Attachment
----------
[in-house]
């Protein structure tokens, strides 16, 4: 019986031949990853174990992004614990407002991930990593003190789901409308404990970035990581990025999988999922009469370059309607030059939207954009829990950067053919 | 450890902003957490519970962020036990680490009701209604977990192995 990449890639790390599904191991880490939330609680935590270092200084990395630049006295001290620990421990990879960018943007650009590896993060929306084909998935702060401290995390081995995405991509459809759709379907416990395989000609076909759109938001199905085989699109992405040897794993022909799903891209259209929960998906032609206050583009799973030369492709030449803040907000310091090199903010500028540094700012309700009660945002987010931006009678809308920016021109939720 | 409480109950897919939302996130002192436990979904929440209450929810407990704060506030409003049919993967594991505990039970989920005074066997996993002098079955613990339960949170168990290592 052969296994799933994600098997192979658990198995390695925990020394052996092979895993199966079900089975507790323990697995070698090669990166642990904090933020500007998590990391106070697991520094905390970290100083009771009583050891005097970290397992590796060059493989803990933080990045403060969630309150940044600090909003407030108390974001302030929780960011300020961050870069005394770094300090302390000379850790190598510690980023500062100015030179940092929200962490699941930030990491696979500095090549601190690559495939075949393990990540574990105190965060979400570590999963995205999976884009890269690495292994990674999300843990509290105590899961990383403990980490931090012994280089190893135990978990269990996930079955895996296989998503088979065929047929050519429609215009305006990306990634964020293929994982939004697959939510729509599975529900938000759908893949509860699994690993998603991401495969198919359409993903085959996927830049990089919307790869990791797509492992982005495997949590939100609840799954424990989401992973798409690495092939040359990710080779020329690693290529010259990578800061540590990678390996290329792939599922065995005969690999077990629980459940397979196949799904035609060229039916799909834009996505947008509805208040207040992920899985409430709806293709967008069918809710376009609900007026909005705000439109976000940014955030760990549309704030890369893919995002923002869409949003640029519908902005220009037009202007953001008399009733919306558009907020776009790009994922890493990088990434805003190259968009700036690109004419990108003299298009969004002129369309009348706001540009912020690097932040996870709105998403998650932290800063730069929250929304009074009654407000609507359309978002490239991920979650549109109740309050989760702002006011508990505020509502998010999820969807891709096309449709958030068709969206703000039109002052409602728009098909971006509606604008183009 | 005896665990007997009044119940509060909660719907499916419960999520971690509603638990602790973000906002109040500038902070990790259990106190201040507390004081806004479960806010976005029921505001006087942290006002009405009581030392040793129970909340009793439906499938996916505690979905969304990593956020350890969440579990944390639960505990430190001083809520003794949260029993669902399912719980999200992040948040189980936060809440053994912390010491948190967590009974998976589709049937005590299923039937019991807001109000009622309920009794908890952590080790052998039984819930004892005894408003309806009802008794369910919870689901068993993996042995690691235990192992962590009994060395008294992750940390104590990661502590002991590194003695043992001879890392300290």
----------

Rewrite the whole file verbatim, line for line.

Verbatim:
[in-house]
């Protein structure tokens, strides 16, 4: 019986031949990853174990992004614990407002991930990593003190789901409308404990970035990581990025999988999922009469370059309607030059939207954009829990950067053919 | 450890902003957490519970962020036990680490009701209604977990192995 990449890639790390599904191991880490939330609680935590270092200084990395630049006295001290620990421990990879960018943007650009590896993060929306084909998935702060401290995390081995995405991509459809759709379907416990395989000609076909759109938001199905085989699109992405040897794993022909799903891209259209929960998906032609206050583009799973030369492709030449803040907000310091090199903010500028540094700012309700009660945002987010931006009678809308920016021109939720 | 409480109950897919939302996130002192436990979904929440209450929810407990704060506030409003049919993967594991505990039970989920005074066997996993002098079955613990339960949170168990290592 052969296994799933994600098997192979658990198995390695925990020394052996092979895993199966079900089975507790323990697995070698090669990166642990904090933020500007998590990391106070697991520094905390970290100083009771009583050891005097970290397992590796060059493989803990933080990045403060969630309150940044600090909003407030108390974001302030929780960011300020961050870069005394770094300090302390000379850790190598510690980023500062100015030179940092929200962490699941930030990491696979500095090549601190690559495939075949393990990540574990105190965060979400570590999963995205999976884009890269690495292994990674999300843990509290105590899961990383403990980490931090012994280089190893135990978990269990996930079955895996296989998503088979065929047929050519429609215009305006990306990634964020293929994982939004697959939510729509599975529900938000759908893949509860699994690993998603991401495969198919359409993903085959996927830049990089919307790869990791797509492992982005495997949590939100609840799954424990989401992973798409690495092939040359990710080779020329690693290529010259990578800061540590990678390996290329792939599922065995005969690999077990629980459940397979196949799904035609060229039916799909834009996505947008509805208040207040992920899985409430709806293709967008069918809710376009609900007026909005705000439109976000940014955030760990549309704030890369893919995002923002869409949003640029519908902005220009037009202007953001008399009733919306558009907020776009790009994922890493990088990434805003190259968009700036690109004419990108003299298009969004002129369309009348706001540009912020690097932040996870709105998403998650932290800063730069929250929304009074009654407000609507359309978002490239991920979650549109109740309050989760702002006011508990505020509502998010999820969807891709096309449709958030068709969206703000039109002052409602728009098909971006509606604008183009 | 005896665990007997009044119940509060909660719907499916419960999520971690509603638990602790973000906002109040500038902070990790259990106190201040507390004081806004479960806010976005029921505001006087942290006002009405009581030392040793129970909340009793439906499938996916505690979905969304990593956020350890969440579990944390639960505990430190001083809520003794949260029993669902399912719980999200992040948040189980936060809440053994912390010491948190967590009974998976589709049937005590299923039937019991807001109000009622309920009794908890952590080790052998039984819930004892005894408003309806009802008794369910919870689901068993993996042995690691235990192992962590009994060395008294992750940390104590990661502590002991590194003695043992001879890392300290």